Home office or writing room setup for extra tall person

When we moved into a new home last year I found myself with a writing room for the first time ever. It still feels like an absurd luxury, and I love spending my days here. Finding furniture was tricky, though. When I was researching office desks and chairs, I realized that all the desks on the market were simply too low for me. I’m 6’6 and I find it uncomfortable to sit for long periods on a normal chair at a normal desk. I briefly considered standing desks, but I worried about stability and in any case the cost was prohibitive. Eventually I found a solution that worked well. I am describing it here solely for the benefit of other tall people looking for home office solutions.


If you’re building a desk for a super tall person, you will need to source desk legs and worktop separately. Second hand desktops are the cheapest and most environmentally friendly solution. We have SOLO near us in Croydon (UK) a not-for-profit social enterprise that stops wood going to landfill. If you don’t have a wood recycling centre near you, you can pick up a cheap second-hand desktop on ebay. If the surface is dirty or discoloured, you’ll need to spruce it up a bit. I was grateful for this video on how to stain and varnish a desktop. I’m not a very practical person, but even I was able to manage three coats of this walnut wood stain and two of this varnish.

Desk legs

FINNVARD trestles from IKEA are the perfect solution for tall people wanting a custom-sized desk. They have seven holes, so you can mount your desktop at the height that suits you. The standard ground clearance for a normal desk is more or less 760mm. The holes in the FINNVARD trestles, by contrast, allow ground clearance of 738mm, 771mm, 804mm, 837mm, 870mm, 903mm and 936mm (I couldn’t find this information anywhere online but I’ve measured them myself just now because that info would have been invaluable to me when I was trying to work out how to buy a desk that would fit me). I bought two FINNVARD trestles second-hand on ebay. I painted them hague blue, which I now regret. I think they would look nicer if I had left them white. My desktop sits on the third lowest setting, which means that the ground clearance is 804mm and the writing surface itself is at 830mm (83cm).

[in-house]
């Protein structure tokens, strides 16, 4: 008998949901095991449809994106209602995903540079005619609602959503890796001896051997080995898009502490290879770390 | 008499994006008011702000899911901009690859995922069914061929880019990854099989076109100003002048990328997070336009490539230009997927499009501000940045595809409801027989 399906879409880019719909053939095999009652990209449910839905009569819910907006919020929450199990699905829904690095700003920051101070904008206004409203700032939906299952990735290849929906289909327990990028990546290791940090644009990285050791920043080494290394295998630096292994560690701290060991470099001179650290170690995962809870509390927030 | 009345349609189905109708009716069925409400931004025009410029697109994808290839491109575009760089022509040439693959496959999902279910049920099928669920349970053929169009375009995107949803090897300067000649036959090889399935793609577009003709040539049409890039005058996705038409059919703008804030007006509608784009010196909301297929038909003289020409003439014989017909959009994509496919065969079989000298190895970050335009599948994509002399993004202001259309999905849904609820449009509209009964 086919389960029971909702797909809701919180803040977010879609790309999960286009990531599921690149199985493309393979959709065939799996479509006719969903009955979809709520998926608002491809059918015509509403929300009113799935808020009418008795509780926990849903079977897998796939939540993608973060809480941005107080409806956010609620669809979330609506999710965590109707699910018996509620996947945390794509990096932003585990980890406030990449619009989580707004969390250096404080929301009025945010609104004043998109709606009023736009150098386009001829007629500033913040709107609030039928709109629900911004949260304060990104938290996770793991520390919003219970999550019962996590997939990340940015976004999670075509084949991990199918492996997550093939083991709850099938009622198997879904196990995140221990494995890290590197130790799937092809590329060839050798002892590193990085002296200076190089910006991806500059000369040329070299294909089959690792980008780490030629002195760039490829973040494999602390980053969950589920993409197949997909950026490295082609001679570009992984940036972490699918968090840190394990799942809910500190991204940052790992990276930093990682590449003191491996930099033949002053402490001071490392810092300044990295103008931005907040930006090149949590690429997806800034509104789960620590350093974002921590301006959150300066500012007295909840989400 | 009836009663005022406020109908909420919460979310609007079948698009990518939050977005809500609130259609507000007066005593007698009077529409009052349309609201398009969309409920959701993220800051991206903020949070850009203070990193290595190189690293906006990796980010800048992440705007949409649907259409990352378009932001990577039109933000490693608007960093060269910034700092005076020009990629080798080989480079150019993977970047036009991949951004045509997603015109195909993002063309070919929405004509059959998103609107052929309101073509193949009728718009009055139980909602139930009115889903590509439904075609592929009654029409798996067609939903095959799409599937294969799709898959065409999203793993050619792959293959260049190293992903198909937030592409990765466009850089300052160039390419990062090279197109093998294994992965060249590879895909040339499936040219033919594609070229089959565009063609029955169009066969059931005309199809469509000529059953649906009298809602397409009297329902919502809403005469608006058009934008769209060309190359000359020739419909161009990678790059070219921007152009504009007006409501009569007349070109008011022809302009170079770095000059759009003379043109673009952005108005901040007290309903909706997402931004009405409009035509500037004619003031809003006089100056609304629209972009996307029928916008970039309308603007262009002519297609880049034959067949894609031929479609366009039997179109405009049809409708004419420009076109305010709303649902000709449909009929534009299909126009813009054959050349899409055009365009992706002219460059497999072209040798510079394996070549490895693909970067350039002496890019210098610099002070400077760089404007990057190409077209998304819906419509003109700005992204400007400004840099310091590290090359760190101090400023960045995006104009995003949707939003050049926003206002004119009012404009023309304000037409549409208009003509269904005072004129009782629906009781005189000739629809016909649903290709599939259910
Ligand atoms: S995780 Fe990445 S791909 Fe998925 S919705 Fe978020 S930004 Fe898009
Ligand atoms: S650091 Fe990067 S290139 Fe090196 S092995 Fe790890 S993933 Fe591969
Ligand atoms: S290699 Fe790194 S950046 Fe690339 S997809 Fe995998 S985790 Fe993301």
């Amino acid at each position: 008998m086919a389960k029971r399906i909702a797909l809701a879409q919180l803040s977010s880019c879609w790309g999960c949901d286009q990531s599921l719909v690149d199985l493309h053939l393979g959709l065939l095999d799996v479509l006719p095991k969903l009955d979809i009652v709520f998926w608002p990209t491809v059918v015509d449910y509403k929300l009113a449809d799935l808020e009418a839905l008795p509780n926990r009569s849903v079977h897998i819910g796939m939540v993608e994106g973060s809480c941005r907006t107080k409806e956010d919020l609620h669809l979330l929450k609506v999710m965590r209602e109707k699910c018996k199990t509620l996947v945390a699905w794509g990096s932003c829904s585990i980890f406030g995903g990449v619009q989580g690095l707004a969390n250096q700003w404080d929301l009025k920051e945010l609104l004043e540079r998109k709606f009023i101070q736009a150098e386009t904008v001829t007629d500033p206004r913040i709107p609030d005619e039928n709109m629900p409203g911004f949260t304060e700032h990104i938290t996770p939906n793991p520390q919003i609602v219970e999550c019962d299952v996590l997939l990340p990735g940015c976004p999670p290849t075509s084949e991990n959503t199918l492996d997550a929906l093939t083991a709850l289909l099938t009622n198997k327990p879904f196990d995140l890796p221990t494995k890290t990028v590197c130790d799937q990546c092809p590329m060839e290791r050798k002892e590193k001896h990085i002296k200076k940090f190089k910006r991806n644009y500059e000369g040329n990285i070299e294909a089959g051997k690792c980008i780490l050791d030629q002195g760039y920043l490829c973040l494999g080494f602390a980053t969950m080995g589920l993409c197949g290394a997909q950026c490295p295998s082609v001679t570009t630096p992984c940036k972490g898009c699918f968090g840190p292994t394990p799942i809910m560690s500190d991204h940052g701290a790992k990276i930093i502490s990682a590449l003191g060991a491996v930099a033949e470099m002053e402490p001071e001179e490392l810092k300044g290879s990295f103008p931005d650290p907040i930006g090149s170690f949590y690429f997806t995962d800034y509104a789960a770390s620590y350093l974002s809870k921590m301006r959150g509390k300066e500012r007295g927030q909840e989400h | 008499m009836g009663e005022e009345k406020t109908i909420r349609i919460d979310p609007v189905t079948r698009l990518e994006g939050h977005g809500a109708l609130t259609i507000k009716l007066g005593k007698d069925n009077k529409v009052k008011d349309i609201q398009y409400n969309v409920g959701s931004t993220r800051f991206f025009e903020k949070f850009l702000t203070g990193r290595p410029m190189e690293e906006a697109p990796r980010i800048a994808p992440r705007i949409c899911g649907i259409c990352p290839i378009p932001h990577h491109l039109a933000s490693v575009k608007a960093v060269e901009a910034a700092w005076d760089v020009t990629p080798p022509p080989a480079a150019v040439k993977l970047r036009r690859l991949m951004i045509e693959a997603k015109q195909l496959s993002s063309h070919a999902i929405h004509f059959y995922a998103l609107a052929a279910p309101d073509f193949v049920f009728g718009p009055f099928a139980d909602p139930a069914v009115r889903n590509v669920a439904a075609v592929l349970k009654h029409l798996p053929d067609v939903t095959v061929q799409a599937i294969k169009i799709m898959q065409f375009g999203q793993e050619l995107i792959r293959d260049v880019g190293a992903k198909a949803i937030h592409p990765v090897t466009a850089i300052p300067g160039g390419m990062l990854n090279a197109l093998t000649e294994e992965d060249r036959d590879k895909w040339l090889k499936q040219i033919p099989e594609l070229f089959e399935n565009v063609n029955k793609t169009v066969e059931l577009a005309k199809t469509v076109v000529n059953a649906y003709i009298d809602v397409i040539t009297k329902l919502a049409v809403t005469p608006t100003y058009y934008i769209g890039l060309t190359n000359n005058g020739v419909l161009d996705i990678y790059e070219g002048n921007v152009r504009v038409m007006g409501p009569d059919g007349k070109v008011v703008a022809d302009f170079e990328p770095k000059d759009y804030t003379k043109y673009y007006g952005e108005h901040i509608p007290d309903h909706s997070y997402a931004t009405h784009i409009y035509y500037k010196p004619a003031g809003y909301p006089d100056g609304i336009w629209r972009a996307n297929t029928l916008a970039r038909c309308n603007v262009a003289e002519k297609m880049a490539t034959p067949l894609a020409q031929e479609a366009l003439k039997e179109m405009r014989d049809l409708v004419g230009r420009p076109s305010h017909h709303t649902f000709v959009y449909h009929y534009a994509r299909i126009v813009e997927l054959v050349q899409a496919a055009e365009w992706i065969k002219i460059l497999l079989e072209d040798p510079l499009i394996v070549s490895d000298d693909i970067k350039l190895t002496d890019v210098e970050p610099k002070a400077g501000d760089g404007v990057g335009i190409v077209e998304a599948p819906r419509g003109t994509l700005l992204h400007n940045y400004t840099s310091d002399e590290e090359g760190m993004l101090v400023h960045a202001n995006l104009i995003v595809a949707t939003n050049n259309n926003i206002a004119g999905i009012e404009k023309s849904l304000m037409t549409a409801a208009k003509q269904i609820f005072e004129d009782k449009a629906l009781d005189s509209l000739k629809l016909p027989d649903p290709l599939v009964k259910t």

Keyboard tray

For comfortable typing I use a keyboard tray mounted underneath the desk. I chose this Flexispot sliding tray. It’s 66cm wide, which is enough for a full-sized keyboard and a large, ergonomic mouse. It feels good and sturdy.


If you are tall and work at a desk all day, don’t skimp on a good chair. I paid five times more for the chair than I did for the rest of the setup combined, but it’s worth it to avoid debilitating back pain.

I rang Posturesmart and a very friendly and thorough salesperson asked me to take three measurements while sitting in a normal chair: ground to inside knee, inside knee to back, and seat to shoulder blades. Two days later, she recommended a couple of custom-built chairs that would fit me. I went for the Bolam XHB and it suits me ever so well. I can sit for hours without discomfort.

I suspect this post was eighteen months too late for most people suddenly making the switch from office working to home working, but I hope it helps someone out there. We tall blighters must stick together and help each other out where we can.

Now, back to writing!

Published by

Stephen Davies

Children's author: picture books, chapter books and YA novels

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